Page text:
Las Vegas Sun

January 18, 2018

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Proposed law would let hospitals refuse to hire smokers


Sam Morris / Las Vegas Sun

Senator Joe Hardy informs his colleagues of the importance of getting a flu shot during a floor session Thursday, Feb. 7, 2013 during the 2013 legislative session in Carson City.

A smoking habit could cost you a job opportunity at a hospital or other medical facility under legislation proposed by Sen. Joe Hardy, R-Boulder City.

It’s currently illegal for an employer to discriminate against employees who use a product — such as tobacco — outside of work that does not affect job performance or the safety of other employees. Hardy’s measure, Senate Bill 87, would repeal that law.

“It would appear that this would allow an employer to not hire an employee who smokes or drinks,” the Nevada Taxpayer’s Association said in a recent newsletter.

At a legislative hearing Wednesday, Hardy plans to introduce an amendment that would allow hospitals, nursing homes, hospice, home health and other medical facilities to specifically factor someone’s smoking habit into hiring decisions made after June 30.

Under the amendment, other employers would remain prohibited from basing decisions on an employee’s smoking habit.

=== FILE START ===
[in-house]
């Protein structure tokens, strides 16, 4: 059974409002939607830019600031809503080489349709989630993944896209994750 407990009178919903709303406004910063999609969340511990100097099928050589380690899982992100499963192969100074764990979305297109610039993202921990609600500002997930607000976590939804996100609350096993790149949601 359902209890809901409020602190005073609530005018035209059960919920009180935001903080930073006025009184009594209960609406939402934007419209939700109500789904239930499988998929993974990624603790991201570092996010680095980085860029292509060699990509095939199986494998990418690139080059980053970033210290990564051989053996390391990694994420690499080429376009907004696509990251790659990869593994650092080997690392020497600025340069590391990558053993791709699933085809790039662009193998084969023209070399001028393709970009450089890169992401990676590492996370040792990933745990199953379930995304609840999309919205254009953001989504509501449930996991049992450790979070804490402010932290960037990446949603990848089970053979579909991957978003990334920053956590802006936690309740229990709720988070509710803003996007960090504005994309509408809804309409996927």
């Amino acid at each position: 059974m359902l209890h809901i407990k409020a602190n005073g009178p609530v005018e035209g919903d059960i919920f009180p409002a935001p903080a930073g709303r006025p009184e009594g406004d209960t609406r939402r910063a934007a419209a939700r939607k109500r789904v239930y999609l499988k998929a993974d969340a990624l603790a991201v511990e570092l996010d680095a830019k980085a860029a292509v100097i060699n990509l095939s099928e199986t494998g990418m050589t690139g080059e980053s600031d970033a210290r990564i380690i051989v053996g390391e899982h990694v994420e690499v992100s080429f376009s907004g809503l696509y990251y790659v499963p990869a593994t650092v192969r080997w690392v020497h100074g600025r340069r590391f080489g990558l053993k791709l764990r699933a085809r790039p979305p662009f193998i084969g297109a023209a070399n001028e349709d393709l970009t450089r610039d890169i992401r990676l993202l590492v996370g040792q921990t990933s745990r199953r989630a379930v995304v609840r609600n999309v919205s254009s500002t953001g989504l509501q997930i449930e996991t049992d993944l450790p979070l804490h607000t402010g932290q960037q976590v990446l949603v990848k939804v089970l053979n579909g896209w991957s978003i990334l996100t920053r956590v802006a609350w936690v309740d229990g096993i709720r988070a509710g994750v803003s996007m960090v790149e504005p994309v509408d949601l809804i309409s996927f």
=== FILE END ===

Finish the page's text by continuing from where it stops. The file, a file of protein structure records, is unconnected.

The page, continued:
“The theory is that when you’re in the hospital, you don’t want someone next to you who is smoking while you’re sick,” said Hardy, who is one of two physicians in the Legislature. (The other is Assemblyman Andy Eisen.) “Patients who smell smoke many times have problems with the reaction to it.”

Renown Health, a Nevada-based health care company, is working with Hardy on the bill. The company wants to factor smoking into its future hiring decisions but does not want any current employee to be fired for smoking, said Fred Hillerby, lobbyist for Renown.

“We just want to be able, if we choose, to not hire smokers,” he said. “We think it’s better for the health of our employees and our patients.”

Smoking cigarettes at home or outside during a break may be the personal choice of an employee, but being exposed to the lingering odor of cigarette smoke clinging to a medical employee’s clothing is not a choice for the sick and injured.

“It is their personal decision,” Hardy said. “It’s also a personal decision to quit smoking or risk some adverse employment activity.”

The comfort of the patient may be a noble idea, but it’s also now tied to payments hospitals receive from the federal government.

Under the Affordable Care Act, how patients score a hospital on such measurements as communication with nurses and doctors, cleanliness and quietness of the hospital environment factor into federal reimbursements paid to hospitals.

Hillerby, however, said “that was not the reason we started down this path.”

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